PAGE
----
Black Greek 101: The Culture, Customs, and Challenges of Black Fraternities and Sororities

Fairleigh Dickinson Univ Press
7
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Black Greek 101 provides an analysis of the customs, culture, and challenges facing historically Black fraternal organizations. The text initially provides a history of Black Greek organizations beyond the nine major organizations. Next, the pledging practice of the organizations is chronicled, noting the abuses associated with it, and a recent research study assesses the policies implemented to curb hazing in the organizations. The text highlights the growth of fraternalism outside of the mainstream organizations, with particular emphasis on African fraternal organizations. Then, the vivid culture and practices of the groups is documented, providing a historical grounding for the visible aspects of the groups. Finally, several challenges for the future are highlighted. Readers are also provided with an annotated bibliography of articles, news stories, and books related to Black fraternalism, as well as a chronicle of hazing cases over the past twelve years. Albany State University in Georgia.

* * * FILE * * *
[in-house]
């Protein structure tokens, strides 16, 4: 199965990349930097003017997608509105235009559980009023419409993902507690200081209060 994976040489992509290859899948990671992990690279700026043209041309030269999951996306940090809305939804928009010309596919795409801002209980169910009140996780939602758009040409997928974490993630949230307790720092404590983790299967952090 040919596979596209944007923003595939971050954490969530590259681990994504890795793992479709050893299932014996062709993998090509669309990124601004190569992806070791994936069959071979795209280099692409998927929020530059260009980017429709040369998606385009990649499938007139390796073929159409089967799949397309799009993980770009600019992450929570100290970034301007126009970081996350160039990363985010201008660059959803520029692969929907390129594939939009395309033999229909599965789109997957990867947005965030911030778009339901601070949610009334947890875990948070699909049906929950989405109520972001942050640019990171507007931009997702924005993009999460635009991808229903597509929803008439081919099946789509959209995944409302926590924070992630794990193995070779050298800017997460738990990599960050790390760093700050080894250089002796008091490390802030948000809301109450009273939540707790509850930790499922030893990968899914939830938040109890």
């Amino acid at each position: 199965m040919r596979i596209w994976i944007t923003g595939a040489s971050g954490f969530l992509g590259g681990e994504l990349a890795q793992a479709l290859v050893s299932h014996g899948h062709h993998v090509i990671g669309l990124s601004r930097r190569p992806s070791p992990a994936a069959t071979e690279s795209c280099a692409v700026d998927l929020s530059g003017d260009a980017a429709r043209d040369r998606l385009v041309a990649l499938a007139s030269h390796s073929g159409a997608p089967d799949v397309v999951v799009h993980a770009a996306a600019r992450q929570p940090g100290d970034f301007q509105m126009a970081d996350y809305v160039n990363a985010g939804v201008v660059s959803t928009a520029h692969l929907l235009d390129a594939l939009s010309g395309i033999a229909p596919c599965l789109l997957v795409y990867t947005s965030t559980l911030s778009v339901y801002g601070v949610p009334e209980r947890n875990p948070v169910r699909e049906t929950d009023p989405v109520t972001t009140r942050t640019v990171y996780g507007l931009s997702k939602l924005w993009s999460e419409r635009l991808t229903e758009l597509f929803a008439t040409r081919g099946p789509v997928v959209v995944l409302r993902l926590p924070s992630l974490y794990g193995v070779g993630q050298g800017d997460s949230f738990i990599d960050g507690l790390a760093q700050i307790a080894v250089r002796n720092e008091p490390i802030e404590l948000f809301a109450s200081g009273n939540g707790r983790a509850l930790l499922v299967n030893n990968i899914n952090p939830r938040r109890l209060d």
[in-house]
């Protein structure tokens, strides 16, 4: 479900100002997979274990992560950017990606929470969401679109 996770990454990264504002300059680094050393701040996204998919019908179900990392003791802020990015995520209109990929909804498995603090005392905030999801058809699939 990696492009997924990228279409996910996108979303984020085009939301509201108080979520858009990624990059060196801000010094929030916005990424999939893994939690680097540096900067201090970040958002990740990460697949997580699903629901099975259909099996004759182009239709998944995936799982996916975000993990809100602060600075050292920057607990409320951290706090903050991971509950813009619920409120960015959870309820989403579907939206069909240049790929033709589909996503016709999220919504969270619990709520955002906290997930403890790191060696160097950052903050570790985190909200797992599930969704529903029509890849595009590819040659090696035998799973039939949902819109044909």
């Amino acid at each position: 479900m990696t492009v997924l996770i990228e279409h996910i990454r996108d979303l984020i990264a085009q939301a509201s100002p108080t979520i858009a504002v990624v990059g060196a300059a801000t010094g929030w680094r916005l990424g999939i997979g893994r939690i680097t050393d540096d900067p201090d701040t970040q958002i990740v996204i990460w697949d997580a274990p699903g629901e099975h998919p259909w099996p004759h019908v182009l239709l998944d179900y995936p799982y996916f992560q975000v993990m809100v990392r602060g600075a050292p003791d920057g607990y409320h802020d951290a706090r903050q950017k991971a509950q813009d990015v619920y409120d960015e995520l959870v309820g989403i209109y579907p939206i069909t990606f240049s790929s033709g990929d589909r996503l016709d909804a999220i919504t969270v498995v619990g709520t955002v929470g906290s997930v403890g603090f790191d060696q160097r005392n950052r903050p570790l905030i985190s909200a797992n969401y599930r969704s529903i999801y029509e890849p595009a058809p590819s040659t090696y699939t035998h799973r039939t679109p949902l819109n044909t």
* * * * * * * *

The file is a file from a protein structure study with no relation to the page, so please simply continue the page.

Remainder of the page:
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About the author

Walter M. Kimbrough serves as the Vice President for Student Affairs at Albany State University in Albany, Georgia.
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4.9
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Additional Information

Publisher
Fairleigh Dickinson Univ Press
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Published on
Dec 31, 2003
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Pages
240
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ISBN
9780838639771
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Language
English
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Genres
Education / Student Life & Student Affairs
Social Science / Customs & Traditions
Social Science / Ethnic Studies / African American Studies
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Content Protection
This content is DRM protected.